THE BLUE RIDGE:
A SOCIO-CULTURAL ASSESSMENT OF INHOLDERS
ALONG THE BLUE RIDGE PARKWAY
by Kent Anderson
TABLE OF CONTENTS
CHAPTER ONE: INTRODUCTION
CHAPTER TWO: A BRIEF HISTORY OF THE BLUE RIDGE PARKWAY
CHAPTER THREE: THE PEOPLE OF THE BLUE RIDGE
CHAPTER FOUR: THE GROUNDHOG MOUNTAIN INCIDENT
CHAPTER FIVE: CONCLUSIONS
PHOTOGRAPHIC DOCUMENTATION INDEX
CHAPTER THREE (continued):
THE PEOPLE OF THE BLUE RIDGE
The family of the widow Lois Harris was in the Blue Ridge as early as the 1700's. Around 1940 she purchased some land near Meadows of Dan from her mother-in-law and planted white pine seedlings. She did not live on the land, but rather used it as an investment. Now the pines are ready for harvest, but the Park Service wants to close her access road which would prevent her from realizing her investment. Even though she cannot recall an accident at the point where her road touches the Parkway, the rationale always given to her is that of prevention of auto accidents. Harris said the Parkway officials have been much more conciliatory the last couple of years, but that it has been distressing to her that rangers always emphasize that "we have the right to take it". She summed up the problem between the NPS and inholders by saying, "The Park Service seems to think that tourists would be offended by a farmer crossing the Blue Ridge Parkway with a load of hay." 10
The 86 year-old Barnard once owned land adjoining the Parkway, but the retired land surveyor sold it around 1950. Occasionally, he had worked on contract for the Park Service and his long experience in the area has convinced him that many of the people listed as "willing" sellers were harassed by Parkway rangers and officials into selling their land to the NPS. On another topic, he said many inholders get around the ban on commercial traffic by putting crops, fertilizer, and seeds in the trunks of their cars. Once, however, after returning from planting some grass, he had left his trunk lid open, making the nearly empty grass seed bag visible to whomever was behind his car. Alvin Barnard was stopped by a ranger and given a warning ticket for this "commercial" activity.11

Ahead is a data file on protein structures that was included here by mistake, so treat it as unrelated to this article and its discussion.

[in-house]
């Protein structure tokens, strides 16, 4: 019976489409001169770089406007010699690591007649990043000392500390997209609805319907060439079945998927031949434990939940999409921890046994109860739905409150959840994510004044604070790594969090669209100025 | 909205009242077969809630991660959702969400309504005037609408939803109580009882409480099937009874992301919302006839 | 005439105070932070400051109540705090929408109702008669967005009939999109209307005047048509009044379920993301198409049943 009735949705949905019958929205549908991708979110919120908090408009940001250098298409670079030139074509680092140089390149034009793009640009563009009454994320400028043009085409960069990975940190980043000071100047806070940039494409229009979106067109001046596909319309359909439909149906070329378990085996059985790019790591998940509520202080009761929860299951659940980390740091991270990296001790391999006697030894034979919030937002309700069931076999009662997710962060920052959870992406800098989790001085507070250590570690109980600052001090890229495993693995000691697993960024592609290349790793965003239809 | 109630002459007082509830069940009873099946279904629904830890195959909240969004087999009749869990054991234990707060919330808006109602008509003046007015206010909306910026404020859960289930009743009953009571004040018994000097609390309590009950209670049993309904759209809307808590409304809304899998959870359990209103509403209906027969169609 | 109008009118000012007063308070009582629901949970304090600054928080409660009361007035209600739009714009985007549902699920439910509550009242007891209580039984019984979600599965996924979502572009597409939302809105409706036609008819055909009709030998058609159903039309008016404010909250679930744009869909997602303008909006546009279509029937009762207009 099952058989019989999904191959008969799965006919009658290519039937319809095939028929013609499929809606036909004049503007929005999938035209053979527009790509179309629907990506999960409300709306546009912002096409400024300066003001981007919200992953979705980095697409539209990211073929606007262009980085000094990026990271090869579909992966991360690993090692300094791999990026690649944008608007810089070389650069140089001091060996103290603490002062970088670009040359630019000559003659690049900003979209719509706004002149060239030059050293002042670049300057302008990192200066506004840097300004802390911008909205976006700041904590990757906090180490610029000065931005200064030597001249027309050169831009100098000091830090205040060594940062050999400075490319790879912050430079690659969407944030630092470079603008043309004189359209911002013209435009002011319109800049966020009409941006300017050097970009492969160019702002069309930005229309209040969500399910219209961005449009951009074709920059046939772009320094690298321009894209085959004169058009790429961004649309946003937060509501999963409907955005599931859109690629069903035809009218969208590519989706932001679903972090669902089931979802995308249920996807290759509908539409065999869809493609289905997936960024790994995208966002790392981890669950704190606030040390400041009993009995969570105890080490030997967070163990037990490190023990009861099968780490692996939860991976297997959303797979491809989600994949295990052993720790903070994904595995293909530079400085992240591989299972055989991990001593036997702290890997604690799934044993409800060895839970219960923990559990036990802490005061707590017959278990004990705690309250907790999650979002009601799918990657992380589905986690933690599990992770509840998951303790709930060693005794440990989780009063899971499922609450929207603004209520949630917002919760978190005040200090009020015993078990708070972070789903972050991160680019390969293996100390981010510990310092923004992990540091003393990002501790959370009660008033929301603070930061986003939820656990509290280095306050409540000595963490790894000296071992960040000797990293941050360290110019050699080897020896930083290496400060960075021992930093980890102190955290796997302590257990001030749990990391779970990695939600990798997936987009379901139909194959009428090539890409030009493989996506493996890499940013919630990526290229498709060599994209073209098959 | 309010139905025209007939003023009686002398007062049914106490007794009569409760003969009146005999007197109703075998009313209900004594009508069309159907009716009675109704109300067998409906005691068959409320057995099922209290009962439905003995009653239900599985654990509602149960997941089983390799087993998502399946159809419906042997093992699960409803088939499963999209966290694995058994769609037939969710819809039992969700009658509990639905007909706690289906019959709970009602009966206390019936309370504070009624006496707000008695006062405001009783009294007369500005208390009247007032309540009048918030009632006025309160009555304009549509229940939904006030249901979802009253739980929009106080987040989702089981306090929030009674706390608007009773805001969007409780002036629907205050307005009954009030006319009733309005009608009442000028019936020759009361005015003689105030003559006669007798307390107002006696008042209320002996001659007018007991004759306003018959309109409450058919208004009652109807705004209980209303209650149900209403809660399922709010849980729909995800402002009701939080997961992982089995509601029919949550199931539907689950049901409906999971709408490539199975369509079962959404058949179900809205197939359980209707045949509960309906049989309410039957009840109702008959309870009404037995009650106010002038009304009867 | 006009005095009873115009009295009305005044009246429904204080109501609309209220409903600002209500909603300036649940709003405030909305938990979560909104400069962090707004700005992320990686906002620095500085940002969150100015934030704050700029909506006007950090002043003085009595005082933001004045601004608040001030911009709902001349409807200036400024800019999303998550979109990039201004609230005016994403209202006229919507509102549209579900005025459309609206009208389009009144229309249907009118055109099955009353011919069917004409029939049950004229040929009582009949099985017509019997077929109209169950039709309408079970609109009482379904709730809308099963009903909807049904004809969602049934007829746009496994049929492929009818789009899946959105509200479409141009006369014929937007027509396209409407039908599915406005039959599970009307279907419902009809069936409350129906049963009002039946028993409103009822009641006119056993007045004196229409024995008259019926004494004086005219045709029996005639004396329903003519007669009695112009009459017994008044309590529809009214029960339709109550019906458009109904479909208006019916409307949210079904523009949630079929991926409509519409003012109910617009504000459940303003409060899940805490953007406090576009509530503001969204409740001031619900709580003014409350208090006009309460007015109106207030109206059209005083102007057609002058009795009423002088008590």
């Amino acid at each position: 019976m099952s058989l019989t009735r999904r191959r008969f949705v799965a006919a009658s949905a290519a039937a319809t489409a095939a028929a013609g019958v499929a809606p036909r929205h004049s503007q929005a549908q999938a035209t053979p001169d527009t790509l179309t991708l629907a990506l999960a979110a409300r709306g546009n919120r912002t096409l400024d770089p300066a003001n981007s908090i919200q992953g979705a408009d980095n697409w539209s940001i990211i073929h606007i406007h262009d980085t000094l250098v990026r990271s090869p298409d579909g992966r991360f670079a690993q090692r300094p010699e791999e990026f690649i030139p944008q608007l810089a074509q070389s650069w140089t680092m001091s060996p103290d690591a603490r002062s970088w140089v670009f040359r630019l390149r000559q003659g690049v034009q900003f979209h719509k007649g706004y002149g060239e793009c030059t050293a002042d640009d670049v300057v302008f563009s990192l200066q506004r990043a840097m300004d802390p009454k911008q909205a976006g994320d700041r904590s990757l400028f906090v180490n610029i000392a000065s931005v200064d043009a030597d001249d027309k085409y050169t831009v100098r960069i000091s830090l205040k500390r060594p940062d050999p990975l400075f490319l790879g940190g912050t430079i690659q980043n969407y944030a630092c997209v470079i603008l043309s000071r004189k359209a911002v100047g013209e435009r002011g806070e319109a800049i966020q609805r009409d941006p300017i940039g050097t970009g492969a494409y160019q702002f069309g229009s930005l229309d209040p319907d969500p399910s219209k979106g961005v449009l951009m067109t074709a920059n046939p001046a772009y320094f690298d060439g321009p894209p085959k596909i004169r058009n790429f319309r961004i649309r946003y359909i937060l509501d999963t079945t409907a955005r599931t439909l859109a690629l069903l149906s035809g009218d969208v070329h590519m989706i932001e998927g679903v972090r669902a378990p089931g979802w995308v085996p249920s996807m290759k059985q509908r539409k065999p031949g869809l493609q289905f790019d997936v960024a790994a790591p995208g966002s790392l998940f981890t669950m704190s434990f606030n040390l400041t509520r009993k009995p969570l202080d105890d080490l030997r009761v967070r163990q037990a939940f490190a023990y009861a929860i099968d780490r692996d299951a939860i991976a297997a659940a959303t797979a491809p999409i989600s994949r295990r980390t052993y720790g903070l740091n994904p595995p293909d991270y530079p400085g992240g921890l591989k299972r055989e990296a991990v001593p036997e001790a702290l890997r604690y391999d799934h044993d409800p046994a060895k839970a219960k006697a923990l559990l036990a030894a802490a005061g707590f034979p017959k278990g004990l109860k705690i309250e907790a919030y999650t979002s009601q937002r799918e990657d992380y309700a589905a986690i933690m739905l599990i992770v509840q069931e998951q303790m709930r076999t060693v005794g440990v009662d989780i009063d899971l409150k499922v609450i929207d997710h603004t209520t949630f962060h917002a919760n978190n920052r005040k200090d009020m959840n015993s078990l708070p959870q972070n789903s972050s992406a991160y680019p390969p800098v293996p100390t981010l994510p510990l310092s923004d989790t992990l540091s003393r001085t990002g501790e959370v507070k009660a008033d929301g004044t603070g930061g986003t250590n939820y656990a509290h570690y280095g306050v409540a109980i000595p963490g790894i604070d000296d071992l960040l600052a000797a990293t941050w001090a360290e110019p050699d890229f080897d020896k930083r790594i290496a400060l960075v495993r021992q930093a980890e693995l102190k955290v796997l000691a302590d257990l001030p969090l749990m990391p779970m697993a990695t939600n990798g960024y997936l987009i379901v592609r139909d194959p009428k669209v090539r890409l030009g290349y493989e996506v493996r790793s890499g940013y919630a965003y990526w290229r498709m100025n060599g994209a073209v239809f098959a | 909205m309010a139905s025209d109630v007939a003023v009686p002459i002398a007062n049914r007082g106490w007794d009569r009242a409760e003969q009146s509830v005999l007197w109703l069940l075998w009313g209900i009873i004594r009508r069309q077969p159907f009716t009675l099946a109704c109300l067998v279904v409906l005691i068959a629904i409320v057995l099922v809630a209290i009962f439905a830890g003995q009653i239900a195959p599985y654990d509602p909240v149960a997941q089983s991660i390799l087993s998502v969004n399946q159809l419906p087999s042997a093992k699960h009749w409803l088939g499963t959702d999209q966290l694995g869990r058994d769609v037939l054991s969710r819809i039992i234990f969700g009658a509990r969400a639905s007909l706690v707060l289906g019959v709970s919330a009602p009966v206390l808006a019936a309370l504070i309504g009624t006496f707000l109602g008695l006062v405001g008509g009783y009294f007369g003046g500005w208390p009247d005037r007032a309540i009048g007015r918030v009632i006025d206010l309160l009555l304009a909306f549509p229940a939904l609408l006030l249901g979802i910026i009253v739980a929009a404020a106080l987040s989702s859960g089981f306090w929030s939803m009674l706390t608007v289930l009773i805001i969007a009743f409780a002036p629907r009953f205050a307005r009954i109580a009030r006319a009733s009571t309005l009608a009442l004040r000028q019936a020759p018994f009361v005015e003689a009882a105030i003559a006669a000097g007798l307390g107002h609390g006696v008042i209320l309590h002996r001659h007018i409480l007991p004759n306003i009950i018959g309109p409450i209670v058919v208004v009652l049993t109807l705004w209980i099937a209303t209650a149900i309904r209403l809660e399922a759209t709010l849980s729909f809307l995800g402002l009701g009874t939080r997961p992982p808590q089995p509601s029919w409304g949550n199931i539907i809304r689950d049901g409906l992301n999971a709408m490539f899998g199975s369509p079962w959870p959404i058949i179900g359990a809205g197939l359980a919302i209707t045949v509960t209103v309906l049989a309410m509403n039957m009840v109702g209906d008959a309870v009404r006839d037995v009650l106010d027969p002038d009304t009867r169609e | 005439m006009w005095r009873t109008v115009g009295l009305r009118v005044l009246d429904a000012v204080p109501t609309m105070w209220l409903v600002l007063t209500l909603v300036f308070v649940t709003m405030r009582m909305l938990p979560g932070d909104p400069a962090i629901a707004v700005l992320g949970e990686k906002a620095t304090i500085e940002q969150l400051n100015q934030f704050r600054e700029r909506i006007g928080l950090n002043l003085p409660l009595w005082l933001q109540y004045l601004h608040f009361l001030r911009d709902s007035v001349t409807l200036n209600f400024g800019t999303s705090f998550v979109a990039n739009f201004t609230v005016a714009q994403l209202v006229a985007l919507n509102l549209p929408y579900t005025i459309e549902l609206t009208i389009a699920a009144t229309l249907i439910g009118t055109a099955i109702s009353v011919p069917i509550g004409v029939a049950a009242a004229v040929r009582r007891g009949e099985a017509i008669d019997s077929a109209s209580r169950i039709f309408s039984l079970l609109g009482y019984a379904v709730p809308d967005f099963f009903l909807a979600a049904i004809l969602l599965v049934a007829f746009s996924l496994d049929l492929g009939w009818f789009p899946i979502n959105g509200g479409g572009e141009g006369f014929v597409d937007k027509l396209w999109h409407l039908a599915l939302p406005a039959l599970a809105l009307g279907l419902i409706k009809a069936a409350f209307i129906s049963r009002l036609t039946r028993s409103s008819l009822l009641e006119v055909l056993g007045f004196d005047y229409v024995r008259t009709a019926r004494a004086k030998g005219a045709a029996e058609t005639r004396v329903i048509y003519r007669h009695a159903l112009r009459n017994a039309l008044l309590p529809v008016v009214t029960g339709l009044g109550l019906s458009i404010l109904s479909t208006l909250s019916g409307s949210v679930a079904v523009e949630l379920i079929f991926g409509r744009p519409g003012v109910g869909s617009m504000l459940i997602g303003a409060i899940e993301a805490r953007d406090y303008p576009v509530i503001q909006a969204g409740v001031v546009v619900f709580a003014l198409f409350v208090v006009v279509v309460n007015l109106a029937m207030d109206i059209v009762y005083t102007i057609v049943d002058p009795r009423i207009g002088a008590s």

Terry has lived and farmed on the Blue Ridge all of his 63 years. His opinion on the last two years of Parkway living is typical of a number of older inholders; namely, that the last two years have been the best ever as far as relations between the Park Service and the local people. He said that ranger harassment seems to have declined significantly although there still may be some problems. His belief that the current Superintendent of the Blue Ridge Parkway, Gary Everhardt, is a definite improvement over his predecessors is a belief shared by many others such as his friend and neighbor, Cornelius Stanley, a 77 year-old retired accountant who has lived near the Parkway for the last 14 years. Despite the apparent signs of better relations such as the recent Agricultural Lease Permits, or Letters of Agreement, both men agreed that NPS efforts to close so many access roads made no sense since there was no history of accidents at those points. They said that the Letters of Agreement prove that the NPS has neither the time, personnel, nor inclination to keep the land in as good a condition as the inholders. Stanley called recent Park Service efforts to close the access roads and eradicate the vestiges of inholdings from the sight of touring motorists on the Parkway as trying to create "a green tunnel." 12